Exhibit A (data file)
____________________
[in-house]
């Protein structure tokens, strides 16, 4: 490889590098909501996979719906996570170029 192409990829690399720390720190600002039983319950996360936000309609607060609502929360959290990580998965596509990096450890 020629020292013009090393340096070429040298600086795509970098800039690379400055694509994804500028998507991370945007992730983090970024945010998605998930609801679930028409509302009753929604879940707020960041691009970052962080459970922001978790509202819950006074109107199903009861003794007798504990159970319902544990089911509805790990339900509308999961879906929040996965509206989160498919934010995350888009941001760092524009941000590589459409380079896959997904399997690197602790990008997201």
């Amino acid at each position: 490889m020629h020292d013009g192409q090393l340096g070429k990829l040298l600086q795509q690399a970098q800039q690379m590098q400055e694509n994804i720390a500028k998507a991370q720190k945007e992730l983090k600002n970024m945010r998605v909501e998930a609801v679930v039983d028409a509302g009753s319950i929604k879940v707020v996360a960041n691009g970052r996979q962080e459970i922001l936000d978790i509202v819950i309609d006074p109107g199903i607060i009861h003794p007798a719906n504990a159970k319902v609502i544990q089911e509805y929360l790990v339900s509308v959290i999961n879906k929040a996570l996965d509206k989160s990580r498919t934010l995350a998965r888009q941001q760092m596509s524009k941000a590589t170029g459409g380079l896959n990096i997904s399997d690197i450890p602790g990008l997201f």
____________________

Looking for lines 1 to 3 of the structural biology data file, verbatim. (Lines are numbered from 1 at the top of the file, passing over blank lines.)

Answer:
[in-house]
């Protein structure tokens, strides 16, 4: 490889590098909501996979719906996570170029 192409990829690399720390720190600002039983319950996360936000309609607060609502929360959290990580998965596509990096450890 020629020292013009090393340096070429040298600086795509970098800039690379400055694509994804500028998507991370945007992730983090970024945010998605998930609801679930028409509302009753929604879940707020960041691009970052962080459970922001978790509202819950006074109107199903009861003794007798504990159970319902544990089911509805790990339900509308999961879906929040996965509206989160498919934010995350888009941001760092524009941000590589459409380079896959997904399997690197602790990008997201």
């Amino acid at each position: 490889m020629h020292d013009g192409q090393l340096g070429k990829l040298l600086q795509q690399a970098q800039q690379m590098q400055e694509n994804i720390a500028k998507a991370q720190k945007e992730l983090k600002n970024m945010r998605v909501e998930a609801v679930v039983d028409a509302g009753s319950i929604k879940v707020v996360a960041n691009g970052r996979q962080e459970i922001l936000d978790i509202v819950i309609d006074p109107g199903i607060i009861h003794p007798a719906n504990a159970k319902v609502i544990q089911e509805y929360l790990v339900s509308v959290i999961n879906k929040a996570l996965d509206k989160s990580r498919t934010l995350a998965r888009q941001q760092m596509s524009k941000a590589t170029g459409g380079l896959n990096i997904s399997d690197i450890p602790g990008l997201f």